Since I started fly-fishing, I have tried A LOT of gear within the short amount of time I have been doing it. When I first got into the sport, I was clueless as to what undershirts to wear; what type of rain gear I would need; why polarized sunglasses were important; and I initially just borrowed whatever my husband, Andrew, had extra of and made it work.
Now, I have had the opportunity to try everything from different waders to socks, and I am now able to make worthy suggestions to others who find themselves in a similar place that I was in not all that long ago.
Here are just a few of my personal recommendations for gear that has worked for me thus far:
For starters: Waders eventually will leak. Simms, Patagonia, Cabela’s, etc. Every company has to design them to be breathable as well as waterproof, so unless you want to wade in head-to-toe rubber suiting, you will find that with enough bush-whacking and hiking through unbeaten trails, your waders eventually will leak no matter what.
Personally, I think each company that makes waders specifically for fly-fishing have their own pros and cons, and each person who tries them, will have different outcomes depending on a lot of factors. Ultimately, it’s impossible to make one recommendation for a single pair of waders that will please everyone.
So, here is my take on it all:
Simms makes the waders that I currently own, and after 2 years of solid hard wear (I don’t own a raft or drift boat, so I am constantly hiking in through trees, bushes, mud, rock– whatever it takes to get to the run on foot), and so far I haven’t had any leaks or issues with my G3’s. It is important to note: I have the men’s G3’s –NOT the women’s, so I cannot speak for the women’s design of G3’s which I noticed are slightly different in stitching and design.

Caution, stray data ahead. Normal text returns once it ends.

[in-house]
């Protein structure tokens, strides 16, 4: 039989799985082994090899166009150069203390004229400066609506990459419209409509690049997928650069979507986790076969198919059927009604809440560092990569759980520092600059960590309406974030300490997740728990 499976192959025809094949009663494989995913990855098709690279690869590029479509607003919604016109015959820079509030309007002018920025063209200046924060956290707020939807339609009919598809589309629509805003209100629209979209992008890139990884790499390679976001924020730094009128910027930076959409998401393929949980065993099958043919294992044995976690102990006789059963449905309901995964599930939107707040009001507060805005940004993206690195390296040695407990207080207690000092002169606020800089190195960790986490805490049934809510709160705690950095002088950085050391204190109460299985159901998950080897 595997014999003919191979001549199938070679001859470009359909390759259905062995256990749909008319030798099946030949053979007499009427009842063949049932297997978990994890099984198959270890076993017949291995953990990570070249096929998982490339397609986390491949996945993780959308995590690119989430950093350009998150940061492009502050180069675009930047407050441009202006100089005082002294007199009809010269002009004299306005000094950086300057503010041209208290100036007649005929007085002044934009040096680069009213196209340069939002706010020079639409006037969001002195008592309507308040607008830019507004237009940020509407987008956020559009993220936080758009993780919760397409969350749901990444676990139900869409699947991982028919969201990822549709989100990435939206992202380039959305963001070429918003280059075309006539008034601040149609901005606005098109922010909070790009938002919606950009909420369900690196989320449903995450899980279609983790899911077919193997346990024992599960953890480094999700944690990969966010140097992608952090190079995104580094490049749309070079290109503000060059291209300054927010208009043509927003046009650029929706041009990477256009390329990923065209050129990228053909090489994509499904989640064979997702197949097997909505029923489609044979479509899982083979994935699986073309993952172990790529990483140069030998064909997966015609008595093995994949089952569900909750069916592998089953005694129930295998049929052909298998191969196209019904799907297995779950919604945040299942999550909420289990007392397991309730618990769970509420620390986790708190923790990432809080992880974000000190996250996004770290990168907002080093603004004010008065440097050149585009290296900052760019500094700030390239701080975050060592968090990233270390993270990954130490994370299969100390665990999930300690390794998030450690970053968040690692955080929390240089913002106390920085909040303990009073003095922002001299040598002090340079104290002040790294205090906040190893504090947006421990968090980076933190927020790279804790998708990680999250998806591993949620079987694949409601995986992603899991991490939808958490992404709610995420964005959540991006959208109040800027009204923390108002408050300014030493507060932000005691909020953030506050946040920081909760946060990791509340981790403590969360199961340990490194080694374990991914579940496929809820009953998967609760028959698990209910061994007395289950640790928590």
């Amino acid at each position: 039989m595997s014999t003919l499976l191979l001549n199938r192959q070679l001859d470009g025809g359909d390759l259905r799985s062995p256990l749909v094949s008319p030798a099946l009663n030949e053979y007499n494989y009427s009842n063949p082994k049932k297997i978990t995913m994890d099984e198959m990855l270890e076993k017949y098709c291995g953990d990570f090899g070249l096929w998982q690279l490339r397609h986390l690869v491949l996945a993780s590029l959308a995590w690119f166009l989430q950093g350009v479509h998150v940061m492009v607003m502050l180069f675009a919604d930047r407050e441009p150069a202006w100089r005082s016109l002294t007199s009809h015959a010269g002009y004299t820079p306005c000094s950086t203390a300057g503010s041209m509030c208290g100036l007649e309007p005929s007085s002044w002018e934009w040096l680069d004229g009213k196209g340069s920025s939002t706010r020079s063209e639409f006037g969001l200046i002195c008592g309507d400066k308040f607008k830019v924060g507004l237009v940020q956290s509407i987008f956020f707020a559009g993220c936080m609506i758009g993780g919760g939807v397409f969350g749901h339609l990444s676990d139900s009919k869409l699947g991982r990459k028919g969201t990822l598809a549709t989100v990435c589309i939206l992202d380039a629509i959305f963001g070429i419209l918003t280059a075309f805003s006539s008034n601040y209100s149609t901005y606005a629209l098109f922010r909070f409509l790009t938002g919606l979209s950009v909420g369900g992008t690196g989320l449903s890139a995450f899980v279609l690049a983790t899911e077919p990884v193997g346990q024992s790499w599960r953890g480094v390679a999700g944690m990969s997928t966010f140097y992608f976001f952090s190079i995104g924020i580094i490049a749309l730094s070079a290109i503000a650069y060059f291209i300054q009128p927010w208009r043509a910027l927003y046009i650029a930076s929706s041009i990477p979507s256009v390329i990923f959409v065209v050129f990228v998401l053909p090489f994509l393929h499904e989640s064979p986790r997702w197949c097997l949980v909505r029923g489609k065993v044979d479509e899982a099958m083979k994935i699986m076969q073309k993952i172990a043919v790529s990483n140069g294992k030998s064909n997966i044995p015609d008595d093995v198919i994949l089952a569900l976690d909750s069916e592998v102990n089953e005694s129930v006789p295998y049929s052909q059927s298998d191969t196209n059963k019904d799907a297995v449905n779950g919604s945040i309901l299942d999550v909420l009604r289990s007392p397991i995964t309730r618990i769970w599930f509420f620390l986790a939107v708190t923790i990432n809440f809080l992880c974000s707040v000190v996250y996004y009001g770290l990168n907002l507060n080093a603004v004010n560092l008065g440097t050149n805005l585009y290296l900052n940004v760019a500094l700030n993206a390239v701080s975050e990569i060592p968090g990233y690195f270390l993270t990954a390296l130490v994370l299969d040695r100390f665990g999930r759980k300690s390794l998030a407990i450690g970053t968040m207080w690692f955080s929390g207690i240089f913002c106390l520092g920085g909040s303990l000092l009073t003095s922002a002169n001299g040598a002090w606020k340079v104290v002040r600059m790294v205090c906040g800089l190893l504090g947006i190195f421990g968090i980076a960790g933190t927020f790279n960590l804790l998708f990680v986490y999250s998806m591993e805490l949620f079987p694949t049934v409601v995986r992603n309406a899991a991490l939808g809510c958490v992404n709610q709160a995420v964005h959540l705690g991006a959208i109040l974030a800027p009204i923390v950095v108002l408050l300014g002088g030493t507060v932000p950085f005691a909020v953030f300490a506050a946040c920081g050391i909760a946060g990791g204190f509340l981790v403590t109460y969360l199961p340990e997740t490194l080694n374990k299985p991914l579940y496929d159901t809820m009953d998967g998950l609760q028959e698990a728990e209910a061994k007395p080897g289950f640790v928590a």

I just recently got a pair of women’s Redington Sonic Pro waders, and I was able to try them out for a couple days on a recent steelhead trip in B.C. I haven’t been able to give them the “full test” yet, as they need more than a couple days on the water for the most accurate review, but as for comfort and fit: They are awesome. They are lighter-weight than the G3’s and for those who are on a budget, you will like the price compared to some others.
I have a Coudveil jacket that is no longer being made, which makes me sad, because I love it. It is light weight, Gore-tex and fits me perfectly. It also has a unique sleeve design than covers the velcro that tightens around your wrists, making it difficult for a line to get caught or tangled in your sleeve. Apparently, Coudveil fishing products didn’t sell well enough to make it worthwhile for the company to continue producing that particular line, but if I could help them change their minds, I would.
My next jacket will probably be the Patagonia River Salt Jacket. I like the design and the way it looks to be quite honest. It is similar in style to my Cloudveil, but doesn’t have the large outer pockets, making it easier to wear off the river and get away with as an every day rain jacket as well. And again, you gotta love that warranty Patagonia offers, making the price point easier to justify.
The bottom line is: Avoid cotton.
After hours on the water– warm or cold climates– you will thank me for avoiding a material that is great for every day, but not for fishing. You want fabric that is quick-drying, warm, breathable and has stretch. REI is a great place to find a variety of brands that make excellent layering pieces. They also have all the socks you will need to keep your feet warm and dry. I recommend “Smart Wool” for underneath waders as well as hiking or every day purposes.
I will start posting gear recommendations every so often, as I think it’s helpful for those getting into fly-fishing and also for those looking to replace or try out different gear.
If you have any specific products you would like me to review or compare, please contact me on W2FF’s contact page.
Online resources for the gear I recommended and retailers to check out:
Categories: Gear Recommendations